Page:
Selling and buying a car on online auctions are actually two similar things. What I recommended for sellers can be pointers to buyers. As well as pointing out the good sellers!
Buying a car
But let's go over what I would expect if I was buying, say, a Porche on online auctions. Remember that you can use the same techniques for any make of car though.
- The title should, like a good news headline, give me a good synopsis of what I can expect from the listiing. Year, model, any special selling point such as options or price, etc. Capture my interest. And they might capture my bucks.
- All listings start with the auto-filled in info. Again, year, model, colors, These are automatically filled in when the buyer lists. But there are mistakes. For example, online auctions takes the VIN number and puts in info. But the VIN sometimes doesn't indicate a C4 from a C2. Big difference.
- Descriptions. How much info is there? Is the description over the top ("The best one on the market, absolutely impeccable, etc.)? What I want really want to know is: how was it maintained, any accidents, repainted, any upgrades, engine rebuilt or resealed (as for 964), tire tread, wheels, etc. etc. I hate the two sentence description. If the seller doesn't want to spend the time, well, why should you.
- Photos. Photos, Photos. I want to see enough to replace an on-site iinspection., But remember, it's easy to retouch pictures. Better get a third-party PPI, preferably from a Porsche Center or independent Porsche Specialist.
- Contact the seller. Either through online auctions or their phone listings. Talk to them. Try to get a sense if they know what they are talking about or bullshitting. Are they pushy? Of course, this is great time to see if they make you an offer or ask what you'd like to pay. This way you can get a feel of what they will take. But don't jump unless you're certain.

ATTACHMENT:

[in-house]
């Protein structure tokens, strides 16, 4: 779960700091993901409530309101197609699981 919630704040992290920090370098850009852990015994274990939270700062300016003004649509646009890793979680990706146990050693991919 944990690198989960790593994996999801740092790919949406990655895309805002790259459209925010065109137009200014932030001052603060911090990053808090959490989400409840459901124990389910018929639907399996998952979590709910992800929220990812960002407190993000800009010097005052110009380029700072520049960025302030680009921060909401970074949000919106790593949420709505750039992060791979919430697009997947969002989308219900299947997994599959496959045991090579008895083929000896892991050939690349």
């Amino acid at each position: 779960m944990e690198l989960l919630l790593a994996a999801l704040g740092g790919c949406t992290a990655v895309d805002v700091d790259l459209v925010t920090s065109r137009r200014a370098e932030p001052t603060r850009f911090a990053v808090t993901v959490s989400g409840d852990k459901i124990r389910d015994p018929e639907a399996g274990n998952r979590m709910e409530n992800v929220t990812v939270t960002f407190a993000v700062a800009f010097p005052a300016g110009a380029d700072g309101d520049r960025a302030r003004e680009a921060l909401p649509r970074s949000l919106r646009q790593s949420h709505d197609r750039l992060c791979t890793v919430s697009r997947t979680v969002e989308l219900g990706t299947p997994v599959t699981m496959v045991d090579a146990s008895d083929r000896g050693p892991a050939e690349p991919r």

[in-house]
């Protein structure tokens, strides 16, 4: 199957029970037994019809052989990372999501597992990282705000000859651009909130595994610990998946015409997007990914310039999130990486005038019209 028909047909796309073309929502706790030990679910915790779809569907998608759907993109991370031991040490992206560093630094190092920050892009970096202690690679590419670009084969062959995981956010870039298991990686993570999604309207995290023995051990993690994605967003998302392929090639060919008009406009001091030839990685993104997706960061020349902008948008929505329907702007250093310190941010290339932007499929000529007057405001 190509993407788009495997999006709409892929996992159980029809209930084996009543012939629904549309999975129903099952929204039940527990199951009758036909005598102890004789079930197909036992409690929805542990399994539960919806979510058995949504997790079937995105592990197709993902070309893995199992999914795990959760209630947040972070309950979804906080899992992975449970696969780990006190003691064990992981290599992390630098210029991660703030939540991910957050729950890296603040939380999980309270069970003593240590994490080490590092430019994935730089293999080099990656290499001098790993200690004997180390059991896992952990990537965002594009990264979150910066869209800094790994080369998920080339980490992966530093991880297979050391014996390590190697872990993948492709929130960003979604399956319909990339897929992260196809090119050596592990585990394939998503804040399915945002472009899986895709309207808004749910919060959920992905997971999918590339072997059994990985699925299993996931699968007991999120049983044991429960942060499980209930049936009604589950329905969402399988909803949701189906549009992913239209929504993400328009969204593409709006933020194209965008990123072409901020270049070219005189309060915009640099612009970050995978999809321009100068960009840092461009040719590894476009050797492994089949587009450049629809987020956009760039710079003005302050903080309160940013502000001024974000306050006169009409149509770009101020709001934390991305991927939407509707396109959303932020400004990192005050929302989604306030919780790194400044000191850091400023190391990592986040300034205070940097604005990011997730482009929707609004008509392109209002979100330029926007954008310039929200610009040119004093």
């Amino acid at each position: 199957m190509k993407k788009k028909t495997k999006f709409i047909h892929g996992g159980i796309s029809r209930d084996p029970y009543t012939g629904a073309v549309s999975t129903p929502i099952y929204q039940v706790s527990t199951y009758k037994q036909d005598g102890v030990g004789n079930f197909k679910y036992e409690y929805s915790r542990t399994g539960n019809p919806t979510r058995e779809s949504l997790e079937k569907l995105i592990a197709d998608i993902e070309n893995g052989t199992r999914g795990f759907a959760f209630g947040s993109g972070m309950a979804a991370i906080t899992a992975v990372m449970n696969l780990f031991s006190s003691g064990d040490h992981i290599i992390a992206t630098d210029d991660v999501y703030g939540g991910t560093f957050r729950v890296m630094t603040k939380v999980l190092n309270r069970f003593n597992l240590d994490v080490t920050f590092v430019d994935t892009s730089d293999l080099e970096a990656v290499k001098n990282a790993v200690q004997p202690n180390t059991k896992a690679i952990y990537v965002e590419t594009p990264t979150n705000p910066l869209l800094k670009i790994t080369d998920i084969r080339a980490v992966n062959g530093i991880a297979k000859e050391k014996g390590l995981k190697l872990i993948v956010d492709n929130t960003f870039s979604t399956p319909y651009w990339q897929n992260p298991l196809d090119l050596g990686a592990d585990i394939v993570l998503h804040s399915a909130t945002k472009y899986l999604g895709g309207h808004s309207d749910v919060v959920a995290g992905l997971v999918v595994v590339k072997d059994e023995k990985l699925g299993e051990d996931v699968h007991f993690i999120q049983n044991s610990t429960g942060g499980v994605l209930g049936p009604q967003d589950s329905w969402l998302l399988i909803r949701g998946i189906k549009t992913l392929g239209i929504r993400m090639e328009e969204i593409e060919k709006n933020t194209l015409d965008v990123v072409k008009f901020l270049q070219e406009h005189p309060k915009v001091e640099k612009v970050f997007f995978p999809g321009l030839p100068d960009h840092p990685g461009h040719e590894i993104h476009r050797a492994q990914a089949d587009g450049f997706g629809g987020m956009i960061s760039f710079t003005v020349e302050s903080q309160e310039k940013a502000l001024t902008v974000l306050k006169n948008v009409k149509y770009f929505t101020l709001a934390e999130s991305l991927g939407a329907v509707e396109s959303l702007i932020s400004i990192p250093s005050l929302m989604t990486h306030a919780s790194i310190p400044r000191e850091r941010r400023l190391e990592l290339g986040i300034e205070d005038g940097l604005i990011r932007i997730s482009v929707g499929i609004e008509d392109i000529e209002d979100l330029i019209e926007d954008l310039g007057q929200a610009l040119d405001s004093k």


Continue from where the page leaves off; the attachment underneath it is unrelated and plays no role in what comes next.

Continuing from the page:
- Watch out if they try to push financing on you or any of the old 'car dealer' tricks. The best thing is that they don't have you in their dealership. This way they don't do the old 'May I have your credit card..." holding you hostage, or bringing in their sales manager to apply more pressure. Makes me feel like Hank Hill, wanting to kick some ass! If you are financing, try to find out what you'd pay through a third party funding source. If you have money in the bank, check with them. Often you can get a good rate if you can back it up with a history with your bank.
- Also remember, Porsche of North America has subsidized rates and options. Often it's less than normal dealer funding. Loans are a big income source for dealers. First get the bottom line price for a car, then check the funding. Don't let the seller try to bundle everything. Can you read 'Hidden Profits'?
- Know the prices. Check out NADA and Blue Book prices. But remember that the market is fickle. Some cars, like 993's can go for a premium, others like 996 cabs are in plentiful supply. A good way to check is to watch online auctions auctions for similar cars and see what they actually sell for...real money. Also, some cars ae seasonal, like cabriolets. They are not hitting their Blue Book levels this time (winter-early spring) of year.
- To check out the similar cars I go to the Porsche section of online auctions motors, choose my model number, click on type of transmission (if that matters) then put them in recently listed form. This way I can see what has been added recently. If you're just checking prices it doesn't matter. You can also look at completed auctions.
- I also visit Cars.com and AutoTrader.com to see what's available. I find prices there all over place. But I also see the same cars listed on online auctions sometimes and can either see more pictures, learn more about the dealers or private parties, and get any idea of what neighborhood 'price-wise' they are looking to get.
Ok, you're in on the bidding. If you are serious it might pay to give the seller a call. Remember, ask any questions now! Also, if you're really serious and you think that you can work something out with the seller, maybe you should get a PPI, a pre-purchase inspection. A local Main dealer may do it for you. Just might cost a bit more. Or Google "Porsche specialists" in that area. If the seller says, "Trust me, I had it checked out" do you feel comfortable enough to do so? It's tens of thousands of your dollars.
Also remember, if you click the "Make an Offer" button you can stipulate the offer is subject to the car passing a PPI.